Funds from the picnic go toward a variety of ministries at the parish, including fully funding the altar society. A large amount of the proceeds also helps meet needs of the parish school, Gerber said.

The parish held a virtual capital prize drawing on June 27. First prize was $7,500. Second and third prizes were $2,000 and $500, respectively. Picnic organizers said they hoped to generate $20,000 from the raffle.

Cancellation of the in-person carnival at St. Agnes Church will have repercussions beyond the parish, said Jennifer O’Dea, co-chair of the St. Agnes Carnival.

As one of the area’s largest church picnics, the carnival can generate anywhere from $70,000 to $120,000 in profit, depending on the weather and crowd size.

While the majority of the money supports parish ministries and school operations, 10 percent of the profit is set aside for the parish’s Outreach Committee, O’Dea said.

“Ten percent of the proceeds goes to our community outreach program, providing much needed funding for non-profit agencies throughout the Louisville area that serves the needs of those on the margins of society,” O’Dea said.

Ten percent of all parish fundraisers, including fish fries and various school fundraisers, also fund grants distributed by the Outreach Committee.

In 2019, St. Agnes distributed more than $32,000 to nine area non-profits, including St. John Center, Nativity Academy, St. Vincent de Paul Family Center, Catholic Charities Family Support, Roederer Prison Ministry, Sitio Clothing Ministry and CrossRoads Ministry.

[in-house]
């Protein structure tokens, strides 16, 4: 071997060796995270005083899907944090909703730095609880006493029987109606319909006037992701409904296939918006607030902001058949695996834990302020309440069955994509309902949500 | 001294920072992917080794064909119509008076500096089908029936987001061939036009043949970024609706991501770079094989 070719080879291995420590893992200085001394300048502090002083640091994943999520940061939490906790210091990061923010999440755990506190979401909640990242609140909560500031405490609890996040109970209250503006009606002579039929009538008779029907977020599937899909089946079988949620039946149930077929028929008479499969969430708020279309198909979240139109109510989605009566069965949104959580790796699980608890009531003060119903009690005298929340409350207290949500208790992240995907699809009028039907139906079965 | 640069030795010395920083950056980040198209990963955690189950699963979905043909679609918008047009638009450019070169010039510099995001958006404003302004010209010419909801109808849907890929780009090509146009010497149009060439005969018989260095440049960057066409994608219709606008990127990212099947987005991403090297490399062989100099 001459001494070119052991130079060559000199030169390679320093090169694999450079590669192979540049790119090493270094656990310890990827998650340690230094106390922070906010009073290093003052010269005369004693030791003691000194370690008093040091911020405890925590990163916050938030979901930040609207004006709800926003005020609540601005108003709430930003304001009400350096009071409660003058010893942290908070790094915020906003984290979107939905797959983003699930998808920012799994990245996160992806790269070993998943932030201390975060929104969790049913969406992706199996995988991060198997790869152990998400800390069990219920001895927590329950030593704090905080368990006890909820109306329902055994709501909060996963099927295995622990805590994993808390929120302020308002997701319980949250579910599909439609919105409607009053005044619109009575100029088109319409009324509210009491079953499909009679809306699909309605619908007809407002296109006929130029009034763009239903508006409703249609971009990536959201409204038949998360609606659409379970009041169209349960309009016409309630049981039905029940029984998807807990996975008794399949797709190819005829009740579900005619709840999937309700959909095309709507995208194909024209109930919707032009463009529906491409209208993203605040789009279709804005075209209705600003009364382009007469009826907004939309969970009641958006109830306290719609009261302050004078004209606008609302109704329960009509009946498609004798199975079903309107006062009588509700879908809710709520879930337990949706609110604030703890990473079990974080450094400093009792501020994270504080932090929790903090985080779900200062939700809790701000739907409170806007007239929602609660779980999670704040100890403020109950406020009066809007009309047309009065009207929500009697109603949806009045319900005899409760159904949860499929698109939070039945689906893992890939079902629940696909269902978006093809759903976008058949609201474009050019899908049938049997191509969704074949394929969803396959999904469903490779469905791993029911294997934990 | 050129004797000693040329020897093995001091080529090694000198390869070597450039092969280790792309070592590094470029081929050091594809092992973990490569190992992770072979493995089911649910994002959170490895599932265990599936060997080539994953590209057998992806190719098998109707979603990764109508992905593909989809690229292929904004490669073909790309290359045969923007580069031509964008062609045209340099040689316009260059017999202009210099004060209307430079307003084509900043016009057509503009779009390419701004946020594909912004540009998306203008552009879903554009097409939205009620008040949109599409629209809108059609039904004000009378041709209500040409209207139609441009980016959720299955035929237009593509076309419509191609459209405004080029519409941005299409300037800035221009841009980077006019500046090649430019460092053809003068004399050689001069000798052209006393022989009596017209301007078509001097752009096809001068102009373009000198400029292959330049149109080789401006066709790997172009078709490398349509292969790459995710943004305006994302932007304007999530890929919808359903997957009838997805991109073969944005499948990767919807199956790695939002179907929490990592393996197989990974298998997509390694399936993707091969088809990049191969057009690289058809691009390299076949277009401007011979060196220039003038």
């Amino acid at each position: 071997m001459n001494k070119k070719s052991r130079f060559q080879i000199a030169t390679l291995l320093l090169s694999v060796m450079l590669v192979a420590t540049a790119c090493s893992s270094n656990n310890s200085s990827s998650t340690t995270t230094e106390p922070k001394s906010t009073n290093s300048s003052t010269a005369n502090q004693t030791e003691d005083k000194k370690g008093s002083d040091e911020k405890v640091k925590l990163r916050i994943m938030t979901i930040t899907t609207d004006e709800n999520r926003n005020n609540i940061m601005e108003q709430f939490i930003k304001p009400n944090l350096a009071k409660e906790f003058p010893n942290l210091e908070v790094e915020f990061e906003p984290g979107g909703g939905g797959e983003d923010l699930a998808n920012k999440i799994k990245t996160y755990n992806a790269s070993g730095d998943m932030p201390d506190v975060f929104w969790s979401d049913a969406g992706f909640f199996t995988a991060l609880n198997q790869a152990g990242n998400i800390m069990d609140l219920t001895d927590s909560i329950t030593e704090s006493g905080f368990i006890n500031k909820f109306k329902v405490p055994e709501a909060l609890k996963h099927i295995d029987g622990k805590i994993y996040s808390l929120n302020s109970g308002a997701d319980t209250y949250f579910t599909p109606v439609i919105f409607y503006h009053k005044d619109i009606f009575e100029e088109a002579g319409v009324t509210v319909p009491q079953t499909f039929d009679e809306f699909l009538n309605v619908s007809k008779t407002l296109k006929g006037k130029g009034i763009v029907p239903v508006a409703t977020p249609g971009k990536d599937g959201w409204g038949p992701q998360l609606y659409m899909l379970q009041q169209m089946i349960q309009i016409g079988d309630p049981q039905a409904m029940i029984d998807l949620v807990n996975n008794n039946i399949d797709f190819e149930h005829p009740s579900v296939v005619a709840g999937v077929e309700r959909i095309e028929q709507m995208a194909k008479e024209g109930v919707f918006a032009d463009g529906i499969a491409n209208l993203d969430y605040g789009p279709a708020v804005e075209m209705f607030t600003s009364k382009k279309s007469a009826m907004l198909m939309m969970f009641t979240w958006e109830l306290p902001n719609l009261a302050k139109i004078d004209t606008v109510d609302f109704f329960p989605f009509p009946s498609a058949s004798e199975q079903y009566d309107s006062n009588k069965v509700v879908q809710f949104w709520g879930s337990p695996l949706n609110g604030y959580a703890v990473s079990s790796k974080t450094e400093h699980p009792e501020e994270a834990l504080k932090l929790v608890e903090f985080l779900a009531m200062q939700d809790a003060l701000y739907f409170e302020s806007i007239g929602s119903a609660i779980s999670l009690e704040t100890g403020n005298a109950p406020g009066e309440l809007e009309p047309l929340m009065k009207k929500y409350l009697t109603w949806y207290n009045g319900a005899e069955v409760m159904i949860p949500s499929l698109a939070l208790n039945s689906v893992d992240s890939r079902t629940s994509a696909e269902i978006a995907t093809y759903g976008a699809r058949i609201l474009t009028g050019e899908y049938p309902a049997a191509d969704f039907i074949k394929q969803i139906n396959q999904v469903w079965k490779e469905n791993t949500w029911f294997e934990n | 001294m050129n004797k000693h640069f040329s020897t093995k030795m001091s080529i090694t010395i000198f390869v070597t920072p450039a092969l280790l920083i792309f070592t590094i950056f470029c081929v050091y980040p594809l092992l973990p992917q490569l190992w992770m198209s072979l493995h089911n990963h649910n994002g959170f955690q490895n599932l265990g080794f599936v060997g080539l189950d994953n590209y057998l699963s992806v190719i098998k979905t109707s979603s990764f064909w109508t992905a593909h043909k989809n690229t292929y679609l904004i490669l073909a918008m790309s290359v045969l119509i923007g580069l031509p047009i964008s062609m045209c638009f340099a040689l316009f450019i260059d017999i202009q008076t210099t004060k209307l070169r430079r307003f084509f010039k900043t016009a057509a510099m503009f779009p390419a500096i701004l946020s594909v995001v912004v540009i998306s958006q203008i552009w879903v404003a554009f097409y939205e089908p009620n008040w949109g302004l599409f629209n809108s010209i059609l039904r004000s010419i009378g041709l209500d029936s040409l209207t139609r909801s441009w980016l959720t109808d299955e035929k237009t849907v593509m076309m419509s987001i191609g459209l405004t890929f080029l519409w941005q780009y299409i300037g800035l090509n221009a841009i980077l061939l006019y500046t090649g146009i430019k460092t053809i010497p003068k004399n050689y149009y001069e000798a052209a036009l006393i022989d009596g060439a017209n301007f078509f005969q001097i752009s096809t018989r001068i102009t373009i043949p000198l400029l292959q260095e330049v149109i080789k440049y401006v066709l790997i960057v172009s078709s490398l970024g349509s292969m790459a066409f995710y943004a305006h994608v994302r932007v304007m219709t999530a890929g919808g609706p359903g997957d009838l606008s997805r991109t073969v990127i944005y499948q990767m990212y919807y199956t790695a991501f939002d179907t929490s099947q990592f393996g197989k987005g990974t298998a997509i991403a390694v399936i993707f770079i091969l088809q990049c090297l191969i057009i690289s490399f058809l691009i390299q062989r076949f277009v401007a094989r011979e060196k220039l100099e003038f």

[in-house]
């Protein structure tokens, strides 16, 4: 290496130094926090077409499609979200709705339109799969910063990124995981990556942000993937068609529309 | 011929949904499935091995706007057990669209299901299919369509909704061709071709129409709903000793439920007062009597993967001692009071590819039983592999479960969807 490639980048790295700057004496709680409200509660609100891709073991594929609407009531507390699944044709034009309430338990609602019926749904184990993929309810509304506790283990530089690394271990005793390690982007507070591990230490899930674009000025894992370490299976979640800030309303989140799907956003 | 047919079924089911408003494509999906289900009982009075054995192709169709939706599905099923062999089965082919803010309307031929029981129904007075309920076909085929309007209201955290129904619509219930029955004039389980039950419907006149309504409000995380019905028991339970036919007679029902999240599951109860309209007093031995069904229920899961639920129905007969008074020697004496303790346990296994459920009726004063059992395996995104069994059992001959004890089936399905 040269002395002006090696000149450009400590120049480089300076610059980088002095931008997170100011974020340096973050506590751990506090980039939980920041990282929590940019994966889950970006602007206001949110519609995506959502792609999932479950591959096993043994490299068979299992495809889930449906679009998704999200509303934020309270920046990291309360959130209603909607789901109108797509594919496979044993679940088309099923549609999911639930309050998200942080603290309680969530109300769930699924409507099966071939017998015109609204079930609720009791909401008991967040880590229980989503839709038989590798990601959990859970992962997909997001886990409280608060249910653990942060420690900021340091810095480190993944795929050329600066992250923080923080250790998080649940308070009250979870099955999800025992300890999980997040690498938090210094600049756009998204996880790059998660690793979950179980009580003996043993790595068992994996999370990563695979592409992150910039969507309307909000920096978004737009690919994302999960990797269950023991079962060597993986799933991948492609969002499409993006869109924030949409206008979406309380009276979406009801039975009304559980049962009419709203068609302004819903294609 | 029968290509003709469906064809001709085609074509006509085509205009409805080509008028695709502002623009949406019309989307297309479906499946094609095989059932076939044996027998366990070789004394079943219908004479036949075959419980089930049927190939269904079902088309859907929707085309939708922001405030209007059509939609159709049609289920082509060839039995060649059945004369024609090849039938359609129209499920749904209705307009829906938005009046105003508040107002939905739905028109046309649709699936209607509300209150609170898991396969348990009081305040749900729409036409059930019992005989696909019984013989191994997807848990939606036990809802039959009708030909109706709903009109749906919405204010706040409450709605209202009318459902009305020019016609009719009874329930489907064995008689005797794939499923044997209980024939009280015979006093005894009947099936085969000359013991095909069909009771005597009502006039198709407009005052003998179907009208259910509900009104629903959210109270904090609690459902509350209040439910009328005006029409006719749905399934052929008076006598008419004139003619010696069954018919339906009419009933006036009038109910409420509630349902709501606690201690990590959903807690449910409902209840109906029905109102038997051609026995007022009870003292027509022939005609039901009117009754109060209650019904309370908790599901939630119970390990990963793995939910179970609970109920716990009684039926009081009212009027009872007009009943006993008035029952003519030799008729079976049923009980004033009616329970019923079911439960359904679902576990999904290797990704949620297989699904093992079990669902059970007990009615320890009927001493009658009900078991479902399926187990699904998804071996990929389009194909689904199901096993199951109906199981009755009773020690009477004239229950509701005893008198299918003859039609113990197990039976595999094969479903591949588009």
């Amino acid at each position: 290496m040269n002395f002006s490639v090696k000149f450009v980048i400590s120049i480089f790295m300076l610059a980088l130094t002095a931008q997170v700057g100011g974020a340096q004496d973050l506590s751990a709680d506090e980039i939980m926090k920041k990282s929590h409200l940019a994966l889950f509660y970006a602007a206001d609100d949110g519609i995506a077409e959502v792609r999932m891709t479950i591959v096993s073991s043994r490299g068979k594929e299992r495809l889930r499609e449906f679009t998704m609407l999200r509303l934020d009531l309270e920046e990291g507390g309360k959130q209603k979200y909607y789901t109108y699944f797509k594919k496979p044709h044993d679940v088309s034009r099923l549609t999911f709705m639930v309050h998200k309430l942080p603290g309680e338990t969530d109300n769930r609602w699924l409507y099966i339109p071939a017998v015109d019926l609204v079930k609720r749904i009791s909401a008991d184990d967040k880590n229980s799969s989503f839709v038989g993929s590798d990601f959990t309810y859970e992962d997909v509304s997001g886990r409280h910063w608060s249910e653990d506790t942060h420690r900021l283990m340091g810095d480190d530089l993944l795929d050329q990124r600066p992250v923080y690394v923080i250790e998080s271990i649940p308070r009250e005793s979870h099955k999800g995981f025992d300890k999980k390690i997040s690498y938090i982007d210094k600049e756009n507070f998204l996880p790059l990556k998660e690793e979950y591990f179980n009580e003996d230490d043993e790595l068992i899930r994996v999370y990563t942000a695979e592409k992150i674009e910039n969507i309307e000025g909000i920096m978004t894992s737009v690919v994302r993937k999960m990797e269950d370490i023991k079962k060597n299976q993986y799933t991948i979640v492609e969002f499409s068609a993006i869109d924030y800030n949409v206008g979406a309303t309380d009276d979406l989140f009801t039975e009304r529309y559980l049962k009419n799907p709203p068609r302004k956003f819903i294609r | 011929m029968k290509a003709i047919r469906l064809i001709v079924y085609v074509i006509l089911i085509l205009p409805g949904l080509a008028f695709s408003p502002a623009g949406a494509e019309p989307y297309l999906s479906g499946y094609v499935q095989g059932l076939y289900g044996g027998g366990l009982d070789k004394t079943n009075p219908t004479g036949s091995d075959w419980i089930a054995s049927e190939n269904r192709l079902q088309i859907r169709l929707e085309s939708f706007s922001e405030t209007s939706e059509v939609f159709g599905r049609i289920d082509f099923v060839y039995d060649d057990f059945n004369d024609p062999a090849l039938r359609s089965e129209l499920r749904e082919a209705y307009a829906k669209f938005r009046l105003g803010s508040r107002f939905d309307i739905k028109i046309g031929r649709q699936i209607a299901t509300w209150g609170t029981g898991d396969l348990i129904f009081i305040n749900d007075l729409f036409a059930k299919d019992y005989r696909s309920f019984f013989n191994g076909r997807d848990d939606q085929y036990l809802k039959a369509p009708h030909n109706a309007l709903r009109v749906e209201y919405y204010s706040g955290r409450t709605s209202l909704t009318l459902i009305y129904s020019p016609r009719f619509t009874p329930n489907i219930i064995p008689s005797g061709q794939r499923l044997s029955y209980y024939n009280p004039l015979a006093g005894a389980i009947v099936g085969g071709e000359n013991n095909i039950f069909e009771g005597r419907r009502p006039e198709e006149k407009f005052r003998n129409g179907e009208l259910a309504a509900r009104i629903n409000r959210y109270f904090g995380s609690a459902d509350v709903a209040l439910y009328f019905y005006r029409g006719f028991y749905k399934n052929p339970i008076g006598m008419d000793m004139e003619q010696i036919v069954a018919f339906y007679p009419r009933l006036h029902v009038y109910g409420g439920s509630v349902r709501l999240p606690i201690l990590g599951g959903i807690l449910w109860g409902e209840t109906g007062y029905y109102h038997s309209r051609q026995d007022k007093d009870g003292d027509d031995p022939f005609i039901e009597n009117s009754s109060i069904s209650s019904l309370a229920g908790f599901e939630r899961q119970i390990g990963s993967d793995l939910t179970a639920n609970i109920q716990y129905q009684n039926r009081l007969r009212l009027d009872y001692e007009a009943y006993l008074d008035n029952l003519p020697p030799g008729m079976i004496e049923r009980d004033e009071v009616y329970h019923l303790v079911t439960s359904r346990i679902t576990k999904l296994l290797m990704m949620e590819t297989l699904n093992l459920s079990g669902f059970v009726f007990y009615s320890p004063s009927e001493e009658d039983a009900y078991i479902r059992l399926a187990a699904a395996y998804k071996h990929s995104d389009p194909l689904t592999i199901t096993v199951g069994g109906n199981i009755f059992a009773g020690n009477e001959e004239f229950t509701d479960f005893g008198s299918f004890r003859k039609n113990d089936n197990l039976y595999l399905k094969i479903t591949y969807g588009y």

Carnival organizers have shifted the event to a virtual format this year. A $10,000 capital prize drawing will take place on July 18. And, patrons will be able to purchase a barbecue dinner in a drive-through. One in-person event will take place — a dunking booth.

Participants must sign up online to participate and adhere to proper distancing guidelines. The dunk-ees will include Father Justin Nelson Alphonse, pastor; Father Febin Barose, associate pastor; and Julie Daly, school principal.

O’Dea said that while the virtual carnival will not be the same experience, organizers hope to make about half of what they would in a typical year.

Also among those who decided to move their picnic to a virtual experience is the iconic St. Joe’s Picnic For The Kids.

As the area’s longest-running summer picnic — 171 years — St. Joseph’s Children’s Home will offer online raffle items, merchandise sales and a #PicnicAtHome social media contest on Aug. 7 and 8. Families will also be able to drop off coins and cash that they would have used at picnic booths.

“We humbly ask our community that whatever you would normally spend by taking a chance at a wheel game, playing bingo and blackjack, winning a cake, or enjoying your favorite beverage and food at the picnic, to consider making a direct donation this year to St. Joe’s kids,” said Cheryl Fischer, St. Joe’s picnic committee co-chair.

Check the organization’s website for up-to-date listings and raffle announcements at

Picnic-goers tried their hand at a dime booth at the 2019 St. Joe’s Picnic For The Kids. The 171st St. Joe’s picnic will take place virtually this year. (Photo Special to The Record)
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Jessica Able